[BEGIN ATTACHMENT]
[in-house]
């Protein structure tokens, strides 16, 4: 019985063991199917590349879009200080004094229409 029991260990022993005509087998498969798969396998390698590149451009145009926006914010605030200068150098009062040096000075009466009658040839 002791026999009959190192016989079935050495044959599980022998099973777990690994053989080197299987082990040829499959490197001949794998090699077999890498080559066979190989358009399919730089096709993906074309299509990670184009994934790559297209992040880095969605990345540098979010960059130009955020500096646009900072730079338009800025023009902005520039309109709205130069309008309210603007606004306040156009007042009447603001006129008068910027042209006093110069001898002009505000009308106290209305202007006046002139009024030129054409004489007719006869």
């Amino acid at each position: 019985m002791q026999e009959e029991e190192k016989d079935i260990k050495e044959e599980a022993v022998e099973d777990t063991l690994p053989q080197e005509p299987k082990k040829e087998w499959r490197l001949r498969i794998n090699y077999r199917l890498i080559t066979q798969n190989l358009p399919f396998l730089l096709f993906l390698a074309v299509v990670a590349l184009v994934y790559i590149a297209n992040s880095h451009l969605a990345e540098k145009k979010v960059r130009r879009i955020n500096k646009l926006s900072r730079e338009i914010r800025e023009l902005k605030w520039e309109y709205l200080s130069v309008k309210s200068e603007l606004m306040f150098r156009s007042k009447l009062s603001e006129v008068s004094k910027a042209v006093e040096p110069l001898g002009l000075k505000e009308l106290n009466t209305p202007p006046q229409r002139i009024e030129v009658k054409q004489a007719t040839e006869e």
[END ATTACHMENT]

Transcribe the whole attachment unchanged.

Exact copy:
[in-house]
């Protein structure tokens, strides 16, 4: 019985063991199917590349879009200080004094229409 029991260990022993005509087998498969798969396998390698590149451009145009926006914010605030200068150098009062040096000075009466009658040839 002791026999009959190192016989079935050495044959599980022998099973777990690994053989080197299987082990040829499959490197001949794998090699077999890498080559066979190989358009399919730089096709993906074309299509990670184009994934790559297209992040880095969605990345540098979010960059130009955020500096646009900072730079338009800025023009902005520039309109709205130069309008309210603007606004306040156009007042009447603001006129008068910027042209006093110069001898002009505000009308106290209305202007006046002139009024030129054409004489007719006869």
């Amino acid at each position: 019985m002791q026999e009959e029991e190192k016989d079935i260990k050495e044959e599980a022993v022998e099973d777990t063991l690994p053989q080197e005509p299987k082990k040829e087998w499959r490197l001949r498969i794998n090699y077999r199917l890498i080559t066979q798969n190989l358009p399919f396998l730089l096709f993906l390698a074309v299509v990670a590349l184009v994934y790559i590149a297209n992040s880095h451009l969605a990345e540098k145009k979010v960059r130009r879009i955020n500096k646009l926006s900072r730079e338009i914010r800025e023009l902005k605030w520039e309109y709205l200080s130069v309008k309210s200068e603007l606004m306040f150098r156009s007042k009447l009062s603001e006129v008068s004094k910027a042209v006093e040096p110069l001898g002009l000075k505000e009308l106290n009466t209305p202007p006046q229409r002139i009024e030129v009658k054409q004489a007719t040839e006869e």